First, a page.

Ptarmigan Peak


Trip Details
Mountain Range: 
Mountain Subrange: 
Attained Summit?: 
Trip Date: 
Monday, September 5, 2005
Summit Elevation (m): 
Summit Elevation (ft): 
Elevation Gain (m): 
Total Distance (km): 
Difficulty Notes: 

This is an easy scramble from Hidden Lake. With snow, it can be skied but this will put you in severe avalanche terrain.

Trip Report
Ptarmigan Peak was the second peak of the day for Jon and I on September 5th 2005. Earlier we had climbed Mount Richardson and now we found ourselves plodding up the scree slopes of Ptarmigan from Hidden Lake. We didn't see any of the mountain's namesake but we did see lots of bear sign on the lower, grassy slopes!

[Ptarmigan's upper ascent slope from lower down on Richardson]

[Looking back at Mount Redoubt from the ascent slopes on Ptarmigan. Ptarmigan Lake / Boulder Pass just visible at middle left and Hidden Lake at lower left.]
Ptarmigan is an easy scramble and other than a very short bit at the top it is a mere slog up scree slopes that don't seem to end quickly enough. The fun occurs right at the top where you briefly have a bit of a ridge to contend with and some slight exposure - nothing to worry about if you're a Rockies scrambler though.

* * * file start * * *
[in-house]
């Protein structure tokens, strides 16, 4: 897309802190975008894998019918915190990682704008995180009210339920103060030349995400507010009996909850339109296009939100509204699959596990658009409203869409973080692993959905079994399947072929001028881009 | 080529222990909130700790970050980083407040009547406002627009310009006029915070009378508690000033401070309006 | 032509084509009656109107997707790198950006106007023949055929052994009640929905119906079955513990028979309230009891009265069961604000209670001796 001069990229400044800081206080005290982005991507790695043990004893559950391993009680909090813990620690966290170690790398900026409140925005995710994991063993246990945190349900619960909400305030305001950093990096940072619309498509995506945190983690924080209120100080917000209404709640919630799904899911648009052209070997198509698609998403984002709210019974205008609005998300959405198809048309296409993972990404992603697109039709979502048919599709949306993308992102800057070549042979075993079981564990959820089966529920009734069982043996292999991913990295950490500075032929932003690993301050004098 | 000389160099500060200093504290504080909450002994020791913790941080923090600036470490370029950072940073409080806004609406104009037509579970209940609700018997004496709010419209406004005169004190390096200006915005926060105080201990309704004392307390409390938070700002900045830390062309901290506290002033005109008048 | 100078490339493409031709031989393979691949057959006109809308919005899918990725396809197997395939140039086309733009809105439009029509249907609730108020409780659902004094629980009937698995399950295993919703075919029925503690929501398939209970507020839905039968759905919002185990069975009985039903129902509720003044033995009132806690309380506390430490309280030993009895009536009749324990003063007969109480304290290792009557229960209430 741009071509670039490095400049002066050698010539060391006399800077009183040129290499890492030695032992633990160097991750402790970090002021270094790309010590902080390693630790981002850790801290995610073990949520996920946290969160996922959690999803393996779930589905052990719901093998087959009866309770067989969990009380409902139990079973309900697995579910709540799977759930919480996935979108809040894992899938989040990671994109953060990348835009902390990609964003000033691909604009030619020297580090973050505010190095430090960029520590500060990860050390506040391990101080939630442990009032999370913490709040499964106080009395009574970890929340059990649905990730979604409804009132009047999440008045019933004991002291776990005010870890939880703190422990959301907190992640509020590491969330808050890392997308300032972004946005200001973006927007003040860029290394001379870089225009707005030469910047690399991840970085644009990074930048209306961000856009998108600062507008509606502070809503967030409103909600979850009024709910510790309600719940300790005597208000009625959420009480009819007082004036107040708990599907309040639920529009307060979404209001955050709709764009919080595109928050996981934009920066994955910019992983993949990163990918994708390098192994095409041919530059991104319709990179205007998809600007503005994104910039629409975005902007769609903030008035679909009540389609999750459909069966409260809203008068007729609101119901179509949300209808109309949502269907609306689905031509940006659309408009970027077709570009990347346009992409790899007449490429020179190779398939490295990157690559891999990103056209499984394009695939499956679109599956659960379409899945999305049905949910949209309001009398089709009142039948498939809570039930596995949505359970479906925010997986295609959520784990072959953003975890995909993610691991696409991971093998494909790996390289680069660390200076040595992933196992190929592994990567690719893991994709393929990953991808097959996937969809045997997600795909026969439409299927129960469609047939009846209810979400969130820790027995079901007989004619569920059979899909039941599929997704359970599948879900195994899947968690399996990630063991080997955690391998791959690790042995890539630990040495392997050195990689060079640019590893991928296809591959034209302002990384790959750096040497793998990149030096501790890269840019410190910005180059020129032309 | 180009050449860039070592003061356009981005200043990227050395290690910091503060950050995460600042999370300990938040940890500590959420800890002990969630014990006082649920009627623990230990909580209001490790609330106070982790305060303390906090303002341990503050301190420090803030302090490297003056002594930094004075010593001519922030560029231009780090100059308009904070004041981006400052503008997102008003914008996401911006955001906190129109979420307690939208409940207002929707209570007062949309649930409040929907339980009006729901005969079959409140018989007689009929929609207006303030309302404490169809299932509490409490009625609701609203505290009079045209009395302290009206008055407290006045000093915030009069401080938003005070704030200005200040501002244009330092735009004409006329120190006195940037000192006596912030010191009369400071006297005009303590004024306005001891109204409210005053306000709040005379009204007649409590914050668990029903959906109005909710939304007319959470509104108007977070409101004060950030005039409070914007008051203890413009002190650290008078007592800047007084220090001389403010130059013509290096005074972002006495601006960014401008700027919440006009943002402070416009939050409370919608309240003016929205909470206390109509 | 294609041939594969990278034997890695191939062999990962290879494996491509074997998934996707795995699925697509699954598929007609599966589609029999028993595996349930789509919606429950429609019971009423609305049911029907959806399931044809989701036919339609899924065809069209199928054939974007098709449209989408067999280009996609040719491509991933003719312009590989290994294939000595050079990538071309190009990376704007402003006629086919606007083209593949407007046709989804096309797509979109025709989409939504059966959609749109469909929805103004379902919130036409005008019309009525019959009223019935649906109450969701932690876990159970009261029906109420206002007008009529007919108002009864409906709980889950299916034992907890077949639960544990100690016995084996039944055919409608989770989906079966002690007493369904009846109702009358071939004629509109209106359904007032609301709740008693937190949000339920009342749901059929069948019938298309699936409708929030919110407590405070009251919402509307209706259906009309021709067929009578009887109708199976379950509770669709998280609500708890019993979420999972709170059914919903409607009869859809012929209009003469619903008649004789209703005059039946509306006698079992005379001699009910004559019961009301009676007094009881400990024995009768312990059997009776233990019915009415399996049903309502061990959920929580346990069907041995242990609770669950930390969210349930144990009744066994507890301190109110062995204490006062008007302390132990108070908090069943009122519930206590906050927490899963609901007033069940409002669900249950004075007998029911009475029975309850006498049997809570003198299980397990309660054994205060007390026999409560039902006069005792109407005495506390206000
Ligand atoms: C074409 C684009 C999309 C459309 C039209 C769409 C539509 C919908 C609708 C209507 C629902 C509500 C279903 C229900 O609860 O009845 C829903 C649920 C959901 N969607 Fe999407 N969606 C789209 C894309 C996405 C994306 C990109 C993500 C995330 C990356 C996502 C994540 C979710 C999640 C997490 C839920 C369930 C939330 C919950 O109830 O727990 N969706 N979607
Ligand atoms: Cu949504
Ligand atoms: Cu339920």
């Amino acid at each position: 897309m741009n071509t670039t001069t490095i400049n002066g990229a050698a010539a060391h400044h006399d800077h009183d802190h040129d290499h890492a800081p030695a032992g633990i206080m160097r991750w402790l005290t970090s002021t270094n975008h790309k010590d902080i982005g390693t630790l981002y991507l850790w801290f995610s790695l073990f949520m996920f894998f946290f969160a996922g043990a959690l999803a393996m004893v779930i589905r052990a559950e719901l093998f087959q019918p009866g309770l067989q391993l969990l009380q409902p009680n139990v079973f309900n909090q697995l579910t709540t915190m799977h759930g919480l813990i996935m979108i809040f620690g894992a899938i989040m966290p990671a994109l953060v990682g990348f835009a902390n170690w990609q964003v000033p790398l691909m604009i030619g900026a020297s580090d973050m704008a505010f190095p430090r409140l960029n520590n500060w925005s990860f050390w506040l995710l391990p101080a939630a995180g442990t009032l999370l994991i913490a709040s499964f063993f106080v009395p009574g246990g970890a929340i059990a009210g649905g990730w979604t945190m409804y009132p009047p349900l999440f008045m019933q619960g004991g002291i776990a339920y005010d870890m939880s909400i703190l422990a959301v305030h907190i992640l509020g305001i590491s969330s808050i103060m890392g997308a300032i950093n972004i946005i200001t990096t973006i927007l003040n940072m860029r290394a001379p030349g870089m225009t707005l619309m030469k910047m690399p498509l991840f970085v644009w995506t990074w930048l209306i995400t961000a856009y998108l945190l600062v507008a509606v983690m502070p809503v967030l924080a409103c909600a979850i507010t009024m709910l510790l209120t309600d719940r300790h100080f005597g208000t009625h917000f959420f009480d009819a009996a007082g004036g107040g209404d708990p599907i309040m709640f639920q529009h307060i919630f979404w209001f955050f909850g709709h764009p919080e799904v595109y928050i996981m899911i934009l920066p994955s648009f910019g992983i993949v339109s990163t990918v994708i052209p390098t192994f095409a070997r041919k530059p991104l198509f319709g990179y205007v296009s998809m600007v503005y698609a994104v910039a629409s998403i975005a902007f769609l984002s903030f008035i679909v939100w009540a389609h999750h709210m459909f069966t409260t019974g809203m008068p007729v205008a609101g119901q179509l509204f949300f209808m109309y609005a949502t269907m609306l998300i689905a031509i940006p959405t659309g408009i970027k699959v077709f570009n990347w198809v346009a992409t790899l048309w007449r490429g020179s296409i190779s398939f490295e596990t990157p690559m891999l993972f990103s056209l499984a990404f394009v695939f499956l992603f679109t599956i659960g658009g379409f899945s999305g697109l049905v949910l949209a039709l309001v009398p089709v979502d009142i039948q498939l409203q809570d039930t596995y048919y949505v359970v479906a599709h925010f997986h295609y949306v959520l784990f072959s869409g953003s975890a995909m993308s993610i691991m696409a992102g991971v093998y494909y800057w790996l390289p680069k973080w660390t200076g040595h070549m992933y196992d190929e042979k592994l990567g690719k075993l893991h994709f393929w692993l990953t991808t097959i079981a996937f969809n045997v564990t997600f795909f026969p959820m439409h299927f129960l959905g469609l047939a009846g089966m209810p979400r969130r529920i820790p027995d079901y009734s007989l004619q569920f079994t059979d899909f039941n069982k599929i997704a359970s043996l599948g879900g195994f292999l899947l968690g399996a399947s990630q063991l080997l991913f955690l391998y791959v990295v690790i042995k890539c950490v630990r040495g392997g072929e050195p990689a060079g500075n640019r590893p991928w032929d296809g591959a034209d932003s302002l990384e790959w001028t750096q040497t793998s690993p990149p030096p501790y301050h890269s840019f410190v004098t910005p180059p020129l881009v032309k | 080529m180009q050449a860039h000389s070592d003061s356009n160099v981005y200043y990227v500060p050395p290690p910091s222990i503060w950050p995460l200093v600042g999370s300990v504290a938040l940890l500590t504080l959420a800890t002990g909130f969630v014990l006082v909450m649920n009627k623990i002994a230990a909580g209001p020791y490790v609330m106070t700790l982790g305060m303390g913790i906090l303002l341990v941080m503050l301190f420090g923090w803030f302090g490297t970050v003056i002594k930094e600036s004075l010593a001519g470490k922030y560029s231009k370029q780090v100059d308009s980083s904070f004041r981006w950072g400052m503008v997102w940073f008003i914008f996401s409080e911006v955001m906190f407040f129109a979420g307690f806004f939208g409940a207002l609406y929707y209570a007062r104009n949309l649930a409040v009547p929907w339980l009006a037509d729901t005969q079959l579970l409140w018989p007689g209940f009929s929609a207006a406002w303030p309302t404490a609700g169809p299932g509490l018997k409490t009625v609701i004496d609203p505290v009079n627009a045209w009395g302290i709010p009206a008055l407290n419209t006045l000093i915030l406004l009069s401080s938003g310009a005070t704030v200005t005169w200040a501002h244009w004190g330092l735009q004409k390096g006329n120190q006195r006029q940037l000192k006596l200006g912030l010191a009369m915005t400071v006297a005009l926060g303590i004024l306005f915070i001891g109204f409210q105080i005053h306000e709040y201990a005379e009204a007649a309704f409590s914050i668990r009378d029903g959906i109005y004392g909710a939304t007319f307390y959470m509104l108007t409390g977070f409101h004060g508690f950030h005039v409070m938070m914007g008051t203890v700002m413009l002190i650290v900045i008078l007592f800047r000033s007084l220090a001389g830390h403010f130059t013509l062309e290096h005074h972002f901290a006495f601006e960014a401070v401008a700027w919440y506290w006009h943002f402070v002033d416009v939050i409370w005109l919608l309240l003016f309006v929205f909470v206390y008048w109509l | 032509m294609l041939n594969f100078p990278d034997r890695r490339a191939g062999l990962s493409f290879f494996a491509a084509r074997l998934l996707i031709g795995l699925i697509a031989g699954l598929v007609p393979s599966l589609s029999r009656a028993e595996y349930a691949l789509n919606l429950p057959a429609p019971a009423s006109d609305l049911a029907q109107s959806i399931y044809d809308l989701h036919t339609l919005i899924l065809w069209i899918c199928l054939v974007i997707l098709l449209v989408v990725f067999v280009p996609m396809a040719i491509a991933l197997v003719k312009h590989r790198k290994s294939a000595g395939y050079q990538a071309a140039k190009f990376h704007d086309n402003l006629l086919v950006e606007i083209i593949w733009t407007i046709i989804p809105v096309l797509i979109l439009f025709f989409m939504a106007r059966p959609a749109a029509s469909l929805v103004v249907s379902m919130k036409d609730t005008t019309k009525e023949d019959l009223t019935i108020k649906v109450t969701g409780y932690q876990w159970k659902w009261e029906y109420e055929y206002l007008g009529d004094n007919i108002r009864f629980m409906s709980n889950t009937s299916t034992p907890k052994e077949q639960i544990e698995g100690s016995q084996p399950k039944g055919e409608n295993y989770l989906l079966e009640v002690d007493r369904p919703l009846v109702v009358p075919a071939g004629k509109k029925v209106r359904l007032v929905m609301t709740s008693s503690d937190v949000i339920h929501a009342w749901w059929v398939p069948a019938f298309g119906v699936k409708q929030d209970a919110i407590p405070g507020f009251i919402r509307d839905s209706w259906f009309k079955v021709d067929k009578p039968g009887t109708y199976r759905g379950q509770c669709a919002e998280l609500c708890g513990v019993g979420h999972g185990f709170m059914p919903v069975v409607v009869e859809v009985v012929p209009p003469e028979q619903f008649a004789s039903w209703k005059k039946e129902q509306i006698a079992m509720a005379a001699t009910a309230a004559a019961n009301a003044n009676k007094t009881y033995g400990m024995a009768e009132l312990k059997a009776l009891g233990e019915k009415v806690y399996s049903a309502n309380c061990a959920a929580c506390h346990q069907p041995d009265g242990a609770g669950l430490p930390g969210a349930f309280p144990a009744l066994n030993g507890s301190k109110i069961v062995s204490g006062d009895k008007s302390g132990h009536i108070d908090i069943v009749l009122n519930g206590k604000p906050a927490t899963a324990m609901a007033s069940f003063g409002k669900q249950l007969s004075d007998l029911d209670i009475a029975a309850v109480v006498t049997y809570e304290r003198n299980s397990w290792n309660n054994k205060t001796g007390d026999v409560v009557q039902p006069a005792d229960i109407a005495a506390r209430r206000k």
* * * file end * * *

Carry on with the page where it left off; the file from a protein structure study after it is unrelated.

[A pano from part way up Ptarmigan. ++]

[Vern and Jon on the summit]
[A wonderful summit panorama showing the clearing sky and amazing Skoki area from Fossil on the left to Brachiopod and Anthozoan to Heather Ridge to Redoubt. Lakes include Baker (L) and Redoubt (R). ++]

[Lake Louise with the impressive Mount Victoria looming over it.]

[Looking down on Zigadenus and Myosotis Lakes from the summit]

[Looking over Baker Lake towards the impressive Mount Douglas, St. Bride and Lychnis (L to R).]

[Back at the Hidden Lake camp with our impressive supplies laid out. No wonder my huge pack was so darn heavy!! LOL.]
Note, if you're coming to Ptarmigan from Pika I think it is possible to cut up to Ptarmigan from the Pika side-slope before coming all the way down to the meadows. Consult your map and look carefully at the slopes before hand.

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